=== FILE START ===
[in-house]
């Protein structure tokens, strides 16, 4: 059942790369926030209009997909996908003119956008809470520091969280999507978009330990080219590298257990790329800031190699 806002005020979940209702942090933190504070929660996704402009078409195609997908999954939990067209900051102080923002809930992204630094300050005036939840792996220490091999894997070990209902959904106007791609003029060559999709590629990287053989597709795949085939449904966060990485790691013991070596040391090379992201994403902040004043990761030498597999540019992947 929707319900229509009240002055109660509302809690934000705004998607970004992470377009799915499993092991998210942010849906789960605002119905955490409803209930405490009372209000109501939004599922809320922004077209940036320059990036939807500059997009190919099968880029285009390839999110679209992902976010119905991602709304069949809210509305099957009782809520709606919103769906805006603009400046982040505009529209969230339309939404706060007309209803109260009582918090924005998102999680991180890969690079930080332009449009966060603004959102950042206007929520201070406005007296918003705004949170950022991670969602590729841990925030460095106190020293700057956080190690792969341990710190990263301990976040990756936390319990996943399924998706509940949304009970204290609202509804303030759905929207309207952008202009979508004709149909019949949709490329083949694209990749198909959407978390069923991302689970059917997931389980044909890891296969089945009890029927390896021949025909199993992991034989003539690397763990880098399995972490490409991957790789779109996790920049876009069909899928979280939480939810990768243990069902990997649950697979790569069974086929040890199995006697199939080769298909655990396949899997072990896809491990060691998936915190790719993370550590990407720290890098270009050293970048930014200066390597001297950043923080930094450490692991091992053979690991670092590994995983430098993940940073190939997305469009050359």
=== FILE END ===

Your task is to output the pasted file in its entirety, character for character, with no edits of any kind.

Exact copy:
[in-house]
């Protein structure tokens, strides 16, 4: 059942790369926030209009997909996908003119956008809470520091969280999507978009330990080219590298257990790329800031190699 806002005020979940209702942090933190504070929660996704402009078409195609997908999954939990067209900051102080923002809930992204630094300050005036939840792996220490091999894997070990209902959904106007791609003029060559999709590629990287053989597709795949085939449904966060990485790691013991070596040391090379992201994403902040004043990761030498597999540019992947 929707319900229509009240002055109660509302809690934000705004998607970004992470377009799915499993092991998210942010849906789960605002119905955490409803209930405490009372209000109501939004599922809320922004077209940036320059990036939807500059997009190919099968880029285009390839999110679209992902976010119905991602709304069949809210509305099957009782809520709606919103769906805006603009400046982040505009529209969230339309939404706060007309209803109260009582918090924005998102999680991180890969690079930080332009449009966060603004959102950042206007929520201070406005007296918003705004949170950022991670969602590729841990925030460095106190020293700057956080190690792969341990710190990263301990976040990756936390319990996943399924998706509940949304009970204290609202509804303030759905929207309207952008202009979508004709149909019949949709490329083949694209990749198909959407978390069923991302689970059917997931389980044909890891296969089945009890029927390896021949025909199993992991034989003539690397763990880098399995972490490409991957790789779109996790920049876009069909899928979280939480939810990768243990069902990997649950697979790569069974086929040890199995006697199939080769298909655990396949899997072990896809491990060691998936915190790719993370550590990407720290890098270009050293970048930014200066390597001297950043923080930094450490692991091992053979690991670092590994995983430098993940940073190939997305469009050359």